Growk your skills
How to get the most out of your truffle
If you have not used a fresh truffle before (and I am not talking about the chocolate variety!), it can be quite daunting at first, but once you understand some of the unique properties of this incredible ingredient you will be able to experiment successfully with amazing dishes – both savouy and sweet.
What do Truffles taste like?
The taste of a truffle is very difficult to explain if you have never tried one before. The aroma is really earthy, nutty and mushroomy but the taste is even more complex and rich. I also get a sweet aroma from truffles that reminds me of yeasty, musky, vanilla bean. It’s believed that some of the distinctive aromas from Truffles come from a molecule called androstenone, a hormone that is also produced by male pigs. This is why traditionally pigs were used as truffle hunters, although they also like eating truffles, so truffle dogs are more commonly used today to seek out these amazing underground gems.
The best way to experience truffles is definitely when they are in season at their best. There are a lot of truffle flavoured products on the market but quite often they use synthetic truffle flavouring and it doesn’t compare to the real thing. Fresh Australian truffles are in season in winter usually around late June, July until early August.
Why are Truffles so expensive?
Truffles are an expensive ingredient, but for good reason. They are not something that can be easily propagated and harvested. They grow underground in the wild and are very particular where they grow. They need moisture on warm days and cool nights and only grow on specific trees such as oak, pine, and hazel trees. The Italian and French countrysides are very good growing spots for truffles, but some species also grow well in Australia.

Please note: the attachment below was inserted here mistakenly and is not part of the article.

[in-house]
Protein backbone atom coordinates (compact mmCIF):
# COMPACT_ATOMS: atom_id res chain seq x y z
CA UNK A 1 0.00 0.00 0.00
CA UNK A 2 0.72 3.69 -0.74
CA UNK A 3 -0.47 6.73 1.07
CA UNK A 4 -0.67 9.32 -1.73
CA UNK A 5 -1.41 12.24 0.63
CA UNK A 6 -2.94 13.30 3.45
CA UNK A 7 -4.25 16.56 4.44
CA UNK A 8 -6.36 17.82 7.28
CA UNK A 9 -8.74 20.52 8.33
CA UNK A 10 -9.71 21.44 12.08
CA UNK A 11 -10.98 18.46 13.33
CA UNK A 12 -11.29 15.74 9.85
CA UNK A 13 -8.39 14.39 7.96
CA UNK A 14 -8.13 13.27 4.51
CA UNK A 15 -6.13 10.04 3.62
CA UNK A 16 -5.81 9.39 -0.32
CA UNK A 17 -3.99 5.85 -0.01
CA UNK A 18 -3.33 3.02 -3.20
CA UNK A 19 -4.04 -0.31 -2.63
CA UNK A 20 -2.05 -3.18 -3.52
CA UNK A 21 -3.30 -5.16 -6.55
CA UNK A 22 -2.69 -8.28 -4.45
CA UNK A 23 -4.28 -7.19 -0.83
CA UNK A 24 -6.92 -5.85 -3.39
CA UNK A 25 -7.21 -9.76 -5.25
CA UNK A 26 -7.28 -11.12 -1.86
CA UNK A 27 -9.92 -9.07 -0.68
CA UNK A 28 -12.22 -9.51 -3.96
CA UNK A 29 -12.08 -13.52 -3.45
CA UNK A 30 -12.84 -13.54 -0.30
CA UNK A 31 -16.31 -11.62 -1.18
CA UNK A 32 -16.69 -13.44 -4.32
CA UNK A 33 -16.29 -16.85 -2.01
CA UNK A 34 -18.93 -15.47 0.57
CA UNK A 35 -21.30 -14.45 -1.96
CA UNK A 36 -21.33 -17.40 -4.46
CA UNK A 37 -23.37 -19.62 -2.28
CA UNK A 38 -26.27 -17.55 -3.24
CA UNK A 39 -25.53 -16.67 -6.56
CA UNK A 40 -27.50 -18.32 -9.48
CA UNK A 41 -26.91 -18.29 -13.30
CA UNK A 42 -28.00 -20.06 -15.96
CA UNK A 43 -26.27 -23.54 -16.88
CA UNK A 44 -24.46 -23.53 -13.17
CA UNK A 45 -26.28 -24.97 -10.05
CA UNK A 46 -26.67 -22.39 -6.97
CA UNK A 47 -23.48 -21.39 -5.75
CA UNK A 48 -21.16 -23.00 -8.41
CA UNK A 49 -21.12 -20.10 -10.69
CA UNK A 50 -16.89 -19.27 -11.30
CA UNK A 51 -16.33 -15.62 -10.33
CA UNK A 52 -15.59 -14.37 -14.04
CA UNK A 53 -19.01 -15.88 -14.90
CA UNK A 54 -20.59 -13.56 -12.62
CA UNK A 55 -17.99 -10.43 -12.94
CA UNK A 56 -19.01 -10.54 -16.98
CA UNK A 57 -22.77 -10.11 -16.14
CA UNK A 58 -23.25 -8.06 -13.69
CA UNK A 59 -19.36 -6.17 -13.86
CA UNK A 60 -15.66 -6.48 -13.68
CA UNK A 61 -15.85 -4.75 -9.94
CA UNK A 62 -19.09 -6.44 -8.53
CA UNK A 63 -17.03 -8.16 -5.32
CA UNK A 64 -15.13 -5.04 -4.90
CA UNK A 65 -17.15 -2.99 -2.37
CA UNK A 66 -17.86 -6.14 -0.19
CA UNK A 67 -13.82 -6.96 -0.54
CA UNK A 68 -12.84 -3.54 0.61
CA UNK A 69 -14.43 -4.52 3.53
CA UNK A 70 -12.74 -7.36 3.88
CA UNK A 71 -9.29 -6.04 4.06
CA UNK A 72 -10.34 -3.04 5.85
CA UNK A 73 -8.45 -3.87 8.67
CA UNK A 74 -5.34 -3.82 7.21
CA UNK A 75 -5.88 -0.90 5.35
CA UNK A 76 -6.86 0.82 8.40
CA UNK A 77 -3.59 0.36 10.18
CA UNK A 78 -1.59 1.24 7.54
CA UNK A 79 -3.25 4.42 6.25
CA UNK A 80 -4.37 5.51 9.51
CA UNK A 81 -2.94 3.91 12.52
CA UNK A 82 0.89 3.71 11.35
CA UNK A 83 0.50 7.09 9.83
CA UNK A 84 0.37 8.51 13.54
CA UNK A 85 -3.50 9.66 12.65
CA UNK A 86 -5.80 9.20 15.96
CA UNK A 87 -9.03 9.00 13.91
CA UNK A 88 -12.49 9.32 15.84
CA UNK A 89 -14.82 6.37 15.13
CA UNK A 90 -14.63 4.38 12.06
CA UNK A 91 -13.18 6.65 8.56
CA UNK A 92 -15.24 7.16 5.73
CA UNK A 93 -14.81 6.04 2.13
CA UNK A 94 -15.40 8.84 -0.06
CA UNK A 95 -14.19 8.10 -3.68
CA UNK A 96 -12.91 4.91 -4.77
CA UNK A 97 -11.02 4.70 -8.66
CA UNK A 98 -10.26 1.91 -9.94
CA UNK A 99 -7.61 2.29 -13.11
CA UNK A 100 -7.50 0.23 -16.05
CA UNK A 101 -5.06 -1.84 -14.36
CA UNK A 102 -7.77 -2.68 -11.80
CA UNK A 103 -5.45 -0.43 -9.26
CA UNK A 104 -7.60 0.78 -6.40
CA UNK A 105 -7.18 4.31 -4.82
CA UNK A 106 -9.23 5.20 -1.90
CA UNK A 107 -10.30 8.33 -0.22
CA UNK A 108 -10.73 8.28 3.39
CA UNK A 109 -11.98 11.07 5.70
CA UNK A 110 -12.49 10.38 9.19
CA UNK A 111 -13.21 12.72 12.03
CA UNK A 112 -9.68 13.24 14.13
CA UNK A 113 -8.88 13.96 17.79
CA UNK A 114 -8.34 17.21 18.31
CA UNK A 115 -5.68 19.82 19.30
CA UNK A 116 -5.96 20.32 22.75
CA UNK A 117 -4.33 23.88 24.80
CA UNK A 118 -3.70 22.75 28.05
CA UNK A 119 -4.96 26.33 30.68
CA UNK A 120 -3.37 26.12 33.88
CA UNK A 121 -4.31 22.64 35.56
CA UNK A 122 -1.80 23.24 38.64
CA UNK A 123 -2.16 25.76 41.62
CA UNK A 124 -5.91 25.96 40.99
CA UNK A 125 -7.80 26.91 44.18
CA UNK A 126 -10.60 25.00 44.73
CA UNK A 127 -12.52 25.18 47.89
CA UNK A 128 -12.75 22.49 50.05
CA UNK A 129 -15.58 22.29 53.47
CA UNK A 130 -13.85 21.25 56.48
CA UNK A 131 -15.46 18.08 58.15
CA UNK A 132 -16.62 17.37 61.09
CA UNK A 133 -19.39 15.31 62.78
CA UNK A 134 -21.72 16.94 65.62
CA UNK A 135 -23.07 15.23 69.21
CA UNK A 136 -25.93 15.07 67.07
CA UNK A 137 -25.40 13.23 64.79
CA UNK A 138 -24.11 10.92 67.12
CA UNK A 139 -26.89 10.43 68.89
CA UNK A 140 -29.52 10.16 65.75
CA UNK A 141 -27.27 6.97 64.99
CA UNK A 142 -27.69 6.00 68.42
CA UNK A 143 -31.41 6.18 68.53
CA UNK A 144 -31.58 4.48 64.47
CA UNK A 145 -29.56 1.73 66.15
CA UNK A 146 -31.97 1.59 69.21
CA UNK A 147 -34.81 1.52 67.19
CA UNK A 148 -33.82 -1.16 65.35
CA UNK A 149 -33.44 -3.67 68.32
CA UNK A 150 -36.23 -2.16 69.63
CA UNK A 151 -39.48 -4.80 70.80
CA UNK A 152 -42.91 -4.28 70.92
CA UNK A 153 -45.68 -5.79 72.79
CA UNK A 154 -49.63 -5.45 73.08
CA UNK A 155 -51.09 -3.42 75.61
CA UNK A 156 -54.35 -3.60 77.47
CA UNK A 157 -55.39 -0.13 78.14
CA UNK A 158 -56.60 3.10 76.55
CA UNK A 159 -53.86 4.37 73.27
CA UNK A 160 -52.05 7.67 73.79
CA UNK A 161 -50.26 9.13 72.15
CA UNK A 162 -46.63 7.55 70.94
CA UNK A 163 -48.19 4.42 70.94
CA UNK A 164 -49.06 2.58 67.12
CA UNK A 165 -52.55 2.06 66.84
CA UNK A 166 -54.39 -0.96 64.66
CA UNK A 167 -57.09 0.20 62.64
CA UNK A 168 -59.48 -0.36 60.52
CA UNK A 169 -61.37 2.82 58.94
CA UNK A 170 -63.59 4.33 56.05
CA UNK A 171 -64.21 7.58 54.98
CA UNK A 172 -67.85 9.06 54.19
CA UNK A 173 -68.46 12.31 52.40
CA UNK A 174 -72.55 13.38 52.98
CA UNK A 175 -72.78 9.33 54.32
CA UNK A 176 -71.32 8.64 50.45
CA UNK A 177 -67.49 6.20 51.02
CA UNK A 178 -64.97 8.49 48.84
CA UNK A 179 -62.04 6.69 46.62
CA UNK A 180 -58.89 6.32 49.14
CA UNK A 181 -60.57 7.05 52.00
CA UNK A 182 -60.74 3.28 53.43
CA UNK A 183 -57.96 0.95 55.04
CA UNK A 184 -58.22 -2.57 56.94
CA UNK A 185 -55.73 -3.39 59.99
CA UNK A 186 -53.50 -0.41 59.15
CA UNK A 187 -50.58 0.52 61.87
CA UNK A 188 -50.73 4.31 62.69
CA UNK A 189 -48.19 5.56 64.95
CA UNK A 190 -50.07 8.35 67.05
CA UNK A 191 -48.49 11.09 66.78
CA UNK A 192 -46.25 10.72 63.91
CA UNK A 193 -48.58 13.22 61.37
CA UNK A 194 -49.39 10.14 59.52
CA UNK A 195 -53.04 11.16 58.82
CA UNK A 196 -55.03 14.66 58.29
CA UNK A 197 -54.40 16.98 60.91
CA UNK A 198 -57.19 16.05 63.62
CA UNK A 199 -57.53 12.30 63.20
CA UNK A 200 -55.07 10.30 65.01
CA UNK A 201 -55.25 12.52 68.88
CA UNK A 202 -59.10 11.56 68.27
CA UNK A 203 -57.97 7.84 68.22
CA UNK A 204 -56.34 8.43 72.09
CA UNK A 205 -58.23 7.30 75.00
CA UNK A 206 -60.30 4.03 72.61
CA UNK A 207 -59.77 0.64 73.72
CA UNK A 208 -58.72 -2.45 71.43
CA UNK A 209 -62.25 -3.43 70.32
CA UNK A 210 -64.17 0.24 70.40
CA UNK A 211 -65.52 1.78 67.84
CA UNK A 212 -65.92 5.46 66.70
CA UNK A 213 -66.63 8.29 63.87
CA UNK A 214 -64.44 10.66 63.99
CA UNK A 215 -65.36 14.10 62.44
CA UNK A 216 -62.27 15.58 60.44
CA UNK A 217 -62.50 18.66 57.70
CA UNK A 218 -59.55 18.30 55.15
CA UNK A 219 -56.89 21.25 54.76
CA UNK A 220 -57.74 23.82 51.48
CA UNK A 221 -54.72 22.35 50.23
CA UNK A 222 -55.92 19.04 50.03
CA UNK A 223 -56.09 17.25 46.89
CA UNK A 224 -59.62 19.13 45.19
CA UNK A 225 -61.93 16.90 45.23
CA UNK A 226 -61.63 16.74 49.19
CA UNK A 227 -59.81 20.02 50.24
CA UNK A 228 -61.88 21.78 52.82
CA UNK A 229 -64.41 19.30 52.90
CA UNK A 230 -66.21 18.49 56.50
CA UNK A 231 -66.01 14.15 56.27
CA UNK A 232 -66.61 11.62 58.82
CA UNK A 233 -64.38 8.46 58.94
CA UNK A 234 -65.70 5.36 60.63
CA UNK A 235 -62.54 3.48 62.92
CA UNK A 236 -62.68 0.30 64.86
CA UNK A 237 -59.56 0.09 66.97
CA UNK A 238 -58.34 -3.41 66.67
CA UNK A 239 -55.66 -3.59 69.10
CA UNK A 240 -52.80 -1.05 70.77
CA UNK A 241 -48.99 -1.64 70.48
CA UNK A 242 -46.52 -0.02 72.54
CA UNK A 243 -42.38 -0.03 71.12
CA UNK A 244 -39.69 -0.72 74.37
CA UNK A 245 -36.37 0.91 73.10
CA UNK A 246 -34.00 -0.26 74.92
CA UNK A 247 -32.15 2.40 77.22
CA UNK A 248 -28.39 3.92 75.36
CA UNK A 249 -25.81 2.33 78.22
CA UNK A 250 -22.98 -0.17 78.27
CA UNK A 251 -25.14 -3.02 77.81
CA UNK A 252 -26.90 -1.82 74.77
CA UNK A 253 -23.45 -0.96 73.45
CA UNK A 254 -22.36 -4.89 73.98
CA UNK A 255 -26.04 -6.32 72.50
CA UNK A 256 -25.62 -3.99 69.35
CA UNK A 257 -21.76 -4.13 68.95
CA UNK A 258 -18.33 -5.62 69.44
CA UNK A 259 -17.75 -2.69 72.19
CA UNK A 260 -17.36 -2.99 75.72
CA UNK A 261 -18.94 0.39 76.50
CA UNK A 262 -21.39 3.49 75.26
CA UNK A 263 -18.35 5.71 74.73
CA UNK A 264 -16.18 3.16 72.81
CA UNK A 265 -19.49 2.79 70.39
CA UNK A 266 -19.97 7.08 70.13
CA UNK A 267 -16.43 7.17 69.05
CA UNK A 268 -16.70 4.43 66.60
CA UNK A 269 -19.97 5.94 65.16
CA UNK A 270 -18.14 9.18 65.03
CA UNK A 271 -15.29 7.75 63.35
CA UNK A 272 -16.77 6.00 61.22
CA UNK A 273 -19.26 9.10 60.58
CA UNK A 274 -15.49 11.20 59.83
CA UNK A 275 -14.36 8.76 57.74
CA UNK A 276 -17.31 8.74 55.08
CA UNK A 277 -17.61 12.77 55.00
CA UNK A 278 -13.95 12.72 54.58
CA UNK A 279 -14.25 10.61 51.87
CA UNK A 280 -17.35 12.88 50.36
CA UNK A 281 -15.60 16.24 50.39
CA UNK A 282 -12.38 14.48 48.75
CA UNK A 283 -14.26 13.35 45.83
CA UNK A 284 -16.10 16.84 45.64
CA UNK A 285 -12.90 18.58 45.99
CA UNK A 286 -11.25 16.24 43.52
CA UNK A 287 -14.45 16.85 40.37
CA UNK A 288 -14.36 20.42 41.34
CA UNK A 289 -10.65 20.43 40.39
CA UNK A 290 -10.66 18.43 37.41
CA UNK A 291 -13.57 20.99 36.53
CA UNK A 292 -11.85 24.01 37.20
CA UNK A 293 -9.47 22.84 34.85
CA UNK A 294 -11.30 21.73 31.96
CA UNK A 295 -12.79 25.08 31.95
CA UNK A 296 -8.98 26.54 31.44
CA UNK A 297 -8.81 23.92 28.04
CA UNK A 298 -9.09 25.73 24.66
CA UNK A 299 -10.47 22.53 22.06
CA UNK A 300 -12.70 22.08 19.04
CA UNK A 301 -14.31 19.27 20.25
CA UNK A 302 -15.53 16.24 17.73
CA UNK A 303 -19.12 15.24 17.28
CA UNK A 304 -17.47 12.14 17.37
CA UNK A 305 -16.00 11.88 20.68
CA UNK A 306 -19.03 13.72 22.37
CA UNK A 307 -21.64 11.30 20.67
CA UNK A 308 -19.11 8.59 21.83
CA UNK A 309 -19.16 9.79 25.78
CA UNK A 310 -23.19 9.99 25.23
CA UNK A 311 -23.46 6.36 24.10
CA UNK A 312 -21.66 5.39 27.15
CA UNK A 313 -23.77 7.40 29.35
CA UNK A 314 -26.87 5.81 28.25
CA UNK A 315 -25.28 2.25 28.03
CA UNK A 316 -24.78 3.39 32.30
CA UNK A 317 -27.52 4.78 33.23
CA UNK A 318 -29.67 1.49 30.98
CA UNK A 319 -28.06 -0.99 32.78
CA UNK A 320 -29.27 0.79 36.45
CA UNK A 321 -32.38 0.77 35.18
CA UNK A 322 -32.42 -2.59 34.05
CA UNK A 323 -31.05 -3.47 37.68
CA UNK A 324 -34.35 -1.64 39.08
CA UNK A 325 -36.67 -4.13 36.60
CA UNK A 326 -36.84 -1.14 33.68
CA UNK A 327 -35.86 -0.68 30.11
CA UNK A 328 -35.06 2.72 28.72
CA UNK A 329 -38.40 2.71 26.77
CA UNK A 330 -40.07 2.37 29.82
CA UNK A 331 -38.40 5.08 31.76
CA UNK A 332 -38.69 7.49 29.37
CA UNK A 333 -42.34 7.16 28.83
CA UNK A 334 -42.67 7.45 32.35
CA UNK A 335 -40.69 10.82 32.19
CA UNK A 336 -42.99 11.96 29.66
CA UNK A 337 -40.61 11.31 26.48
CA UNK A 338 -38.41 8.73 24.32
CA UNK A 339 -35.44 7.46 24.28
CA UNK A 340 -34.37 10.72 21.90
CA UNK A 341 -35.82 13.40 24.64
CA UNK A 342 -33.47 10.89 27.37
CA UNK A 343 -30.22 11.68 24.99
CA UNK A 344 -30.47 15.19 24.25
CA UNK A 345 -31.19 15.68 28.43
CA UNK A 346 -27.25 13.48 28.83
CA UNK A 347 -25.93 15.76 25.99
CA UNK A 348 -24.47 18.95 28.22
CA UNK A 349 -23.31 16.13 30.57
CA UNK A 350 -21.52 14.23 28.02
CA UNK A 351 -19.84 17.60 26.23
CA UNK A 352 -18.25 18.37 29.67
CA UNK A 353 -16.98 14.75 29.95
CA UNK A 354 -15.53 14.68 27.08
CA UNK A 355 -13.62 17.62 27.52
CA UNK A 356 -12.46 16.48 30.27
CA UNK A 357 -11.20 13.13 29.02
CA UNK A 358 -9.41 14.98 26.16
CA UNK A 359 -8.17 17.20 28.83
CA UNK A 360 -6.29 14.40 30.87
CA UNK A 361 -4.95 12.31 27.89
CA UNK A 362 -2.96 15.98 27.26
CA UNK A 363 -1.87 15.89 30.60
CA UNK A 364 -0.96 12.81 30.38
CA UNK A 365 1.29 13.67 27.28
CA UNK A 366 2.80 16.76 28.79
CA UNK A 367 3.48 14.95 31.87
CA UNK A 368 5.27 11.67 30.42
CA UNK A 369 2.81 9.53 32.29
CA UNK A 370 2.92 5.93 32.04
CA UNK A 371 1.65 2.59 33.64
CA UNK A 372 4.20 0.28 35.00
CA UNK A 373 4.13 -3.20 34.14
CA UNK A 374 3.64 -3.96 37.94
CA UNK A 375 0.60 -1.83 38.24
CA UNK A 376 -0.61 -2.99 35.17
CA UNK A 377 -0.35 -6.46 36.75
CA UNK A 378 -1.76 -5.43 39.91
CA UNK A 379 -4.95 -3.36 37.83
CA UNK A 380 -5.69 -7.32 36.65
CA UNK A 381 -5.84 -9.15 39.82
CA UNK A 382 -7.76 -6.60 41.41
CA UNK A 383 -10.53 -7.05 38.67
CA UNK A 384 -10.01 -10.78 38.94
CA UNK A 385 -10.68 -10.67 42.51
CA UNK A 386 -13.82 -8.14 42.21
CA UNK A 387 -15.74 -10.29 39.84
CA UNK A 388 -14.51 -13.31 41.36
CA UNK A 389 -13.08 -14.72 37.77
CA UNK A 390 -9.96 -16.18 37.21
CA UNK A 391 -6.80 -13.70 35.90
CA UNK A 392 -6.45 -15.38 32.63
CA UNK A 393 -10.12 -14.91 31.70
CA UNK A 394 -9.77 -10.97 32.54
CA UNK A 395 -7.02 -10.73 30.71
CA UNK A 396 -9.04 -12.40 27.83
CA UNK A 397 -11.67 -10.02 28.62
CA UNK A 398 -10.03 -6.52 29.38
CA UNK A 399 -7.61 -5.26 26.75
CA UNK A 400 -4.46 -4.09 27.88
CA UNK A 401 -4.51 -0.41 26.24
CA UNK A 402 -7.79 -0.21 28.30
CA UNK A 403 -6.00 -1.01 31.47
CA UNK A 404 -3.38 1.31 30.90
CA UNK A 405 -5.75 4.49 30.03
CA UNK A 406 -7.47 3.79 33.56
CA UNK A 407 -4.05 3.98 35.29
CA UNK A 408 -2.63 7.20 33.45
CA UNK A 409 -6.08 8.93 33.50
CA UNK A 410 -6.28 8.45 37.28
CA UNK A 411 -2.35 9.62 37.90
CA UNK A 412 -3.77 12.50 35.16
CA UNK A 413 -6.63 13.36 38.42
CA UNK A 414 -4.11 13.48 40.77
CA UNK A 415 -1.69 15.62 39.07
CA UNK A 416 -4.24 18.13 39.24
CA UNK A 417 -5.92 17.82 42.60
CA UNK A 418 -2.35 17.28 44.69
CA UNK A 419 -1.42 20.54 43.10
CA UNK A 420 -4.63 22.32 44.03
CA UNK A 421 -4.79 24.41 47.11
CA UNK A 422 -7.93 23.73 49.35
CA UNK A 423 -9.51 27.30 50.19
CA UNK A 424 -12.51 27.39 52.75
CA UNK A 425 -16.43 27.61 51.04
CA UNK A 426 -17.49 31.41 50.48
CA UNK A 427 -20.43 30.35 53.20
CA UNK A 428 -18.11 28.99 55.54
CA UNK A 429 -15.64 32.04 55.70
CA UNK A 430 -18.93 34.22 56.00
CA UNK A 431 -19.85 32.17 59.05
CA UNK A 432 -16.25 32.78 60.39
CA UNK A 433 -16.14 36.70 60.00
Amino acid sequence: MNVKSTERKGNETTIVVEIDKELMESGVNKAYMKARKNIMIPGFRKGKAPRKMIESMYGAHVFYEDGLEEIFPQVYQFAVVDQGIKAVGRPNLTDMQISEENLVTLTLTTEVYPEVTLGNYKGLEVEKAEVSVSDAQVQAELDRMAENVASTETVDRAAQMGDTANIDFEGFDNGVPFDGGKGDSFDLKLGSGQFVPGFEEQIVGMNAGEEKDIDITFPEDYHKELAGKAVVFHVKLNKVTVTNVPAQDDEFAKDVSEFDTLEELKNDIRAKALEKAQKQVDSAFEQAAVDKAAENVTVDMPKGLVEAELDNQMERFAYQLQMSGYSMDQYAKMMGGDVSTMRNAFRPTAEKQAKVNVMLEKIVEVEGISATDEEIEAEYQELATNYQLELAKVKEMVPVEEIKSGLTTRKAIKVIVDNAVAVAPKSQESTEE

Truffles also grow very slowly, with some truffles taking as long as four to six years to grow. The truffle season is also very short, and they have a very limited shelf life. Finding truffles can also be a difficult exercise, requiring specially trained dogs or pigs that can smell them under the ground. Once they are found (if they are not eaten first by the truffle dogs or pigs) they need to be carefully dug up and cleaned.
Storing your truffle
Truffles have quite a limited shelf life, it is important that they are loved and cared for once you get your precious truffle home. It is quite easy to look after them, the best way is to wrap them in a paper towel and keep them in the fridge in an air-tight container. You need to change the paper towel every day and they will last about a week in the fridge. To extend the life of your truffle there are several different ways that you can make your truffle go further. Being such an expensive ingredient these tricks are definitely worth noting.
Extending the life of your truffle
My favourite way to extend the life and use of my truffle is to place the truffle (wrapped in a paper towel) in an air-tight container in the fridge with at least a dozen eggs for 1-2 days. Eggshells are quite porous and so the eggs absorb the aroma of the truffle really well. I love using truffled eggs for breakfast as a simple scrambled eggs, to make pasta dough for truffle flavoured pasta, or in a pannacotta or beautiful custard – which you can enjoy on its own or churn into a beautiful truffle ice-cream. All of these things you can make without actually using any of your precious truffle. Of course, grating your fresh truffle over your truffle dishes further enhances and boosts that incredible truffle flavour. You can add grated truffle to butter and it will keep up to 2 weeks in the fridge, or 4 weeks in the freezer, and you can also add grated truffle to lard – about 20 g of truffle to 300 g of lard. Truffle lard will last up to 3 months in the fridge – so you can have truffle for even longer to add to roast vegetables, make amazing pastry for pie crusts – or just have on your favourite toasted sandwich.